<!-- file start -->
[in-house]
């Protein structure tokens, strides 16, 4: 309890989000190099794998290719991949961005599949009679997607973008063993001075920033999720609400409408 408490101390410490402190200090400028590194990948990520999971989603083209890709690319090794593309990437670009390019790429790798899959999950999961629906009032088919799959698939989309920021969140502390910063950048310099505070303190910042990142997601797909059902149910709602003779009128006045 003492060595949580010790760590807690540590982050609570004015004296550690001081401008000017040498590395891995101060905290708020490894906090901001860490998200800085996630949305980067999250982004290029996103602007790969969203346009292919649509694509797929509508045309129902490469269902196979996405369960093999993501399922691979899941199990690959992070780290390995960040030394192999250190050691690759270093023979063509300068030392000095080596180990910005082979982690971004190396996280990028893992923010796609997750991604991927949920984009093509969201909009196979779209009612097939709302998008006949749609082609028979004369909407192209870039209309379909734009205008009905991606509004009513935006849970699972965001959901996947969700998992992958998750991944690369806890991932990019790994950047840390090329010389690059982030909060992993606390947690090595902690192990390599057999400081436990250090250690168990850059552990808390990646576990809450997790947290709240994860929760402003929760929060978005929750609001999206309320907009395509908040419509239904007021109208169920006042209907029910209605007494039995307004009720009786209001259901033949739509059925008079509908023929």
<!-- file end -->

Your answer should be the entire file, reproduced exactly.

[in-house]
């Protein structure tokens, strides 16, 4: 309890989000190099794998290719991949961005599949009679997607973008063993001075920033999720609400409408 408490101390410490402190200090400028590194990948990520999971989603083209890709690319090794593309990437670009390019790429790798899959999950999961629906009032088919799959698939989309920021969140502390910063950048310099505070303190910042990142997601797909059902149910709602003779009128006045 003492060595949580010790760590807690540590982050609570004015004296550690001081401008000017040498590395891995101060905290708020490894906090901001860490998200800085996630949305980067999250982004290029996103602007790969969203346009292919649509694509797929509508045309129902490469269902196979996405369960093999993501399922691979899941199990690959992070780290390995960040030394192999250190050691690759270093023979063509300068030392000095080596180990910005082979982690971004190396996280990028893992923010796609997750991604991927949920984009093509969201909009196979779209009612097939709302998008006949749609082609028979004369909407192209870039209309379909734009205008009905991606509004009513935006849970699972965001959901996947969700998992992958998750991944690369806890991932990019790994950047840390090329010389690059982030909060992993606390947690090595902690192990390599057999400081436990250090250690168990850059552990808390990646576990809450997790947290709240994860929760402003929760929060978005929750609001999206309320907009395509908040419509239904007021109208169920006042209907029910209605007494039995307004009720009786209001259901033949739509059925008079509908023929």